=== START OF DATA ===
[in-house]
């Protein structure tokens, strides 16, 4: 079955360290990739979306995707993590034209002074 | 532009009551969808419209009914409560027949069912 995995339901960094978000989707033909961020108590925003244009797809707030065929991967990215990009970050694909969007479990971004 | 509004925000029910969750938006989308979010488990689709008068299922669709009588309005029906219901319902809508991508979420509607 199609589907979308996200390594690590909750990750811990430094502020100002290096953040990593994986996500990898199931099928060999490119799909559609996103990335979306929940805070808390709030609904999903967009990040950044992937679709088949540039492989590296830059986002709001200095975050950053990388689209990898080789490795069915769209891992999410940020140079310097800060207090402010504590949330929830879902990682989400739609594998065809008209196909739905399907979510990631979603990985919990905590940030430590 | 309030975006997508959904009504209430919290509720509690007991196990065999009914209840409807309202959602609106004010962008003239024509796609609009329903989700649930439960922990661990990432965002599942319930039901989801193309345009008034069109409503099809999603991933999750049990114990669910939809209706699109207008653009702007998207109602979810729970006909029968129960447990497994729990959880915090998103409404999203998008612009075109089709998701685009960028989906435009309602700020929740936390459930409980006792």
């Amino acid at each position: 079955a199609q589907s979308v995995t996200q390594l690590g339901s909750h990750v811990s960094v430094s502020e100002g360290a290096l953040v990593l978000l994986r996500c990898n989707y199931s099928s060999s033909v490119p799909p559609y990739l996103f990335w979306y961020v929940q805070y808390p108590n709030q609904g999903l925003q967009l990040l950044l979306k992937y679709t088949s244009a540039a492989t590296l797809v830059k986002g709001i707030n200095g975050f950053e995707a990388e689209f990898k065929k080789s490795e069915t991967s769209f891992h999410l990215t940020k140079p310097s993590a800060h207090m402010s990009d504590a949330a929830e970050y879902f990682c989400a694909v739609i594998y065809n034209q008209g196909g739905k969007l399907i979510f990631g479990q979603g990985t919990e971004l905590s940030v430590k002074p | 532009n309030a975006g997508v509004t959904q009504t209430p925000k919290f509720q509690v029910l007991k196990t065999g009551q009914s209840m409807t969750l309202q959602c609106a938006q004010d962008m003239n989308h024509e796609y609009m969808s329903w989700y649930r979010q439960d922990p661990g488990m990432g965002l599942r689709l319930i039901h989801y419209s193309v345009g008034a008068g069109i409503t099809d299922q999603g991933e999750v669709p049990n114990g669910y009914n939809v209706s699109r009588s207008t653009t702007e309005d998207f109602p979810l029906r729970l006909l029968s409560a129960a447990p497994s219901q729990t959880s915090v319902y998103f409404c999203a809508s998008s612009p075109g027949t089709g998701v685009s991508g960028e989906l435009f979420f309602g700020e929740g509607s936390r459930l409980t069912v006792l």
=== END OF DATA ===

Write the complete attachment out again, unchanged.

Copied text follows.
[in-house]
């Protein structure tokens, strides 16, 4: 079955360290990739979306995707993590034209002074 | 532009009551969808419209009914409560027949069912 995995339901960094978000989707033909961020108590925003244009797809707030065929991967990215990009970050694909969007479990971004 | 509004925000029910969750938006989308979010488990689709008068299922669709009588309005029906219901319902809508991508979420509607 199609589907979308996200390594690590909750990750811990430094502020100002290096953040990593994986996500990898199931099928060999490119799909559609996103990335979306929940805070808390709030609904999903967009990040950044992937679709088949540039492989590296830059986002709001200095975050950053990388689209990898080789490795069915769209891992999410940020140079310097800060207090402010504590949330929830879902990682989400739609594998065809008209196909739905399907979510990631979603990985919990905590940030430590 | 309030975006997508959904009504209430919290509720509690007991196990065999009914209840409807309202959602609106004010962008003239024509796609609009329903989700649930439960922990661990990432965002599942319930039901989801193309345009008034069109409503099809999603991933999750049990114990669910939809209706699109207008653009702007998207109602979810729970006909029968129960447990497994729990959880915090998103409404999203998008612009075109089709998701685009960028989906435009309602700020929740936390459930409980006792």
């Amino acid at each position: 079955a199609q589907s979308v995995t996200q390594l690590g339901s909750h990750v811990s960094v430094s502020e100002g360290a290096l953040v990593l978000l994986r996500c990898n989707y199931s099928s060999s033909v490119p799909p559609y990739l996103f990335w979306y961020v929940q805070y808390p108590n709030q609904g999903l925003q967009l990040l950044l979306k992937y679709t088949s244009a540039a492989t590296l797809v830059k986002g709001i707030n200095g975050f950053e995707a990388e689209f990898k065929k080789s490795e069915t991967s769209f891992h999410l990215t940020k140079p310097s993590a800060h207090m402010s990009d504590a949330a929830e970050y879902f990682c989400a694909v739609i594998y065809n034209q008209g196909g739905k969007l399907i979510f990631g479990q979603g990985t919990e971004l905590s940030v430590k002074p | 532009n309030a975006g997508v509004t959904q009504t209430p925000k919290f509720q509690v029910l007991k196990t065999g009551q009914s209840m409807t969750l309202q959602c609106a938006q004010d962008m003239n989308h024509e796609y609009m969808s329903w989700y649930r979010q439960d922990p661990g488990m990432g965002l599942r689709l319930i039901h989801y419209s193309v345009g008034a008068g069109i409503t099809d299922q999603g991933e999750v669709p049990n114990g669910y009914n939809v209706s699109r009588s207008t653009t702007e309005d998207f109602p979810l029906r729970l006909l029968s409560a129960a447990p497994s219901q729990t959880s915090v319902y998103f409404c999203a809508s998008s612009p075109g027949t089709g998701v685009s991508g960028e989906l435009f979420f309602g700020e929740g509607s936390r459930l409980t069912v006792l």